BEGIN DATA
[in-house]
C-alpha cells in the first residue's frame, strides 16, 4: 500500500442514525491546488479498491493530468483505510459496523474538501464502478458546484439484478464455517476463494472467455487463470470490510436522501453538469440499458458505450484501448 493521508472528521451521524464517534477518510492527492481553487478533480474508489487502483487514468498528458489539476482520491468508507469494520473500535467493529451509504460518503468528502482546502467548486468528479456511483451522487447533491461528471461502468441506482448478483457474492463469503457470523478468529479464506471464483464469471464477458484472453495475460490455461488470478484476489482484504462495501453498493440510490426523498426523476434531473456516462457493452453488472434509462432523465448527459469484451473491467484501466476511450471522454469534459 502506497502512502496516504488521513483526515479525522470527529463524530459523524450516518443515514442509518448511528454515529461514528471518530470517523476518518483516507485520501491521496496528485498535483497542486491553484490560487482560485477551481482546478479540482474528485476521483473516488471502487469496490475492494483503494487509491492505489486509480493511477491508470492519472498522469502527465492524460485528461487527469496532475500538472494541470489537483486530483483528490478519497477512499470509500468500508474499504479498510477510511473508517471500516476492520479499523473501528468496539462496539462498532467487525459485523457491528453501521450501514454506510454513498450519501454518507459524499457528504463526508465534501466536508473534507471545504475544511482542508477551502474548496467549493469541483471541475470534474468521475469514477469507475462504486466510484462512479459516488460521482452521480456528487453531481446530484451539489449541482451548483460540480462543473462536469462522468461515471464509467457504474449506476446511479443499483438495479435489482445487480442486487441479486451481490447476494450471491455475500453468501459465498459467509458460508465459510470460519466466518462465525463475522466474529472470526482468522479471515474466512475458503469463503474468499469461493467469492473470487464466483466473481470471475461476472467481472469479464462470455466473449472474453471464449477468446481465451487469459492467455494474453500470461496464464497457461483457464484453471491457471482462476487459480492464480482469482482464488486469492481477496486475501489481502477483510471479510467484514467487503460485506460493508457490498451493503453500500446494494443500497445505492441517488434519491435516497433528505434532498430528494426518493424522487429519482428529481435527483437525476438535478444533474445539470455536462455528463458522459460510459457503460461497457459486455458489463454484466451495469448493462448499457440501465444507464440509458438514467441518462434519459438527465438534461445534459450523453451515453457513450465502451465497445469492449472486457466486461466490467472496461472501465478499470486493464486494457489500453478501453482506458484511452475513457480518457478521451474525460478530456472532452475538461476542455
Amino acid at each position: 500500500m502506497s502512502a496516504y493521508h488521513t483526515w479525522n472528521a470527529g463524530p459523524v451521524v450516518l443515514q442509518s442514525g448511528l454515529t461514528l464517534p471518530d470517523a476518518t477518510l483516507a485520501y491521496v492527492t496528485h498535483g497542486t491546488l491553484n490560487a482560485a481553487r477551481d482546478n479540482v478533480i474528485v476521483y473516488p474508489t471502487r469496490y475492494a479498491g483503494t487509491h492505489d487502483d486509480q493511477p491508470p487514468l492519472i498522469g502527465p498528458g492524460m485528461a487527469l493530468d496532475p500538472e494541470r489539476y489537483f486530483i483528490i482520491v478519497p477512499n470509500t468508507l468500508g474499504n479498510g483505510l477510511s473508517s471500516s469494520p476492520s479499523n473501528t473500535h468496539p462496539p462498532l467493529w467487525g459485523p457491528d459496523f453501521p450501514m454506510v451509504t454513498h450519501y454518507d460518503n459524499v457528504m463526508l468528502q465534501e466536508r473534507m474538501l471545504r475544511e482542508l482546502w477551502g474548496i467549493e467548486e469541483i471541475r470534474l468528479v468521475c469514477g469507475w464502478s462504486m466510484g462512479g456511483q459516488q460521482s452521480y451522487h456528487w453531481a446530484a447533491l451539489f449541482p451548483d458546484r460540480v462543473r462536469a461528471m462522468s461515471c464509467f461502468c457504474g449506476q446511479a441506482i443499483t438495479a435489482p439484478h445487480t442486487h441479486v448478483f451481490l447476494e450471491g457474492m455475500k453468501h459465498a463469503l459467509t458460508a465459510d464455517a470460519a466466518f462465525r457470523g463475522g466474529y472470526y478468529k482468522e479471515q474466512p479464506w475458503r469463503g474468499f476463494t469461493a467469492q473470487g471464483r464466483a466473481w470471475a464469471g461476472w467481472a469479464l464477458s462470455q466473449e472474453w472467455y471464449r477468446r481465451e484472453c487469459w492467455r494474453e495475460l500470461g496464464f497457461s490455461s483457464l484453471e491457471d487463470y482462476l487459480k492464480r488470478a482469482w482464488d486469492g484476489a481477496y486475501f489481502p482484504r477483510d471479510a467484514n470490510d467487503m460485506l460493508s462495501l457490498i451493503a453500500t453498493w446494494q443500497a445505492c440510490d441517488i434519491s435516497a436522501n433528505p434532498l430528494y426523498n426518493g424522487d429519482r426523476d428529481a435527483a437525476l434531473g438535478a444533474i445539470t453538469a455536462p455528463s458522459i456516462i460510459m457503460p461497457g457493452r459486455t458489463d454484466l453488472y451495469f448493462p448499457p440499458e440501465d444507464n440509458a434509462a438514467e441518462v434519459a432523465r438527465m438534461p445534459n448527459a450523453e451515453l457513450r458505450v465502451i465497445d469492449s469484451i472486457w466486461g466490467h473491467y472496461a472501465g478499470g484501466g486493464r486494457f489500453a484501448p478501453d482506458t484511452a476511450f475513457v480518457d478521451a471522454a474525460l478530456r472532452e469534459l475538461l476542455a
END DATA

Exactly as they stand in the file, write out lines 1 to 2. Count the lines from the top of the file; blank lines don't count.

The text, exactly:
[in-house]
C-alpha cells in the first residue's frame, strides 16, 4: 500500500442514525491546488479498491493530468483505510459496523474538501464502478458546484439484478464455517476463494472467455487463470470490510436522501453538469440499458458505450484501448 493521508472528521451521524464517534477518510492527492481553487478533480474508489487502483487514468498528458489539476482520491468508507469494520473500535467493529451509504460518503468528502482546502467548486468528479456511483451522487447533491461528471461502468441506482448478483457474492463469503457470523478468529479464506471464483464469471464477458484472453495475460490455461488470478484476489482484504462495501453498493440510490426523498426523476434531473456516462457493452453488472434509462432523465448527459469484451473491467484501466476511450471522454469534459 502506497502512502496516504488521513483526515479525522470527529463524530459523524450516518443515514442509518448511528454515529461514528471518530470517523476518518483516507485520501491521496496528485498535483497542486491553484490560487482560485477551481482546478479540482474528485476521483473516488471502487469496490475492494483503494487509491492505489486509480493511477491508470492519472498522469502527465492524460485528461487527469496532475500538472494541470489537483486530483483528490478519497477512499470509500468500508474499504479498510477510511473508517471500516476492520479499523473501528468496539462496539462498532467487525459485523457491528453501521450501514454506510454513498450519501454518507459524499457528504463526508465534501466536508473534507471545504475544511482542508477551502474548496467549493469541483471541475470534474468521475469514477469507475462504486466510484462512479459516488460521482452521480456528487453531481446530484451539489449541482451548483460540480462543473462536469462522468461515471464509467457504474449506476446511479443499483438495479435489482445487480442486487441479486451481490447476494450471491455475500453468501459465498459467509458460508465459510470460519466466518462465525463475522466474529472470526482468522479471515474466512475458503469463503474468499469461493467469492473470487464466483466473481470471475461476472467481472469479464462470455466473449472474453471464449477468446481465451487469459492467455494474453500470461496464464497457461483457464484453471491457471482462476487459480492464480482469482482464488486469492481477496486475501489481502477483510471479510467484514467487503460485506460493508457490498451493503453500500446494494443500497445505492441517488434519491435516497433528505434532498430528494426518493424522487429519482428529481435527483437525476438535478444533474445539470455536462455528463458522459460510459457503460461497457459486455458489463454484466451495469448493462448499457440501465444507464440509458438514467441518462434519459438527465438534461445534459450523453451515453457513450465502451465497445469492449472486457466486461466490467472496461472501465478499470486493464486494457489500453478501453482506458484511452475513457480518457478521451474525460478530456472532452475538461476542455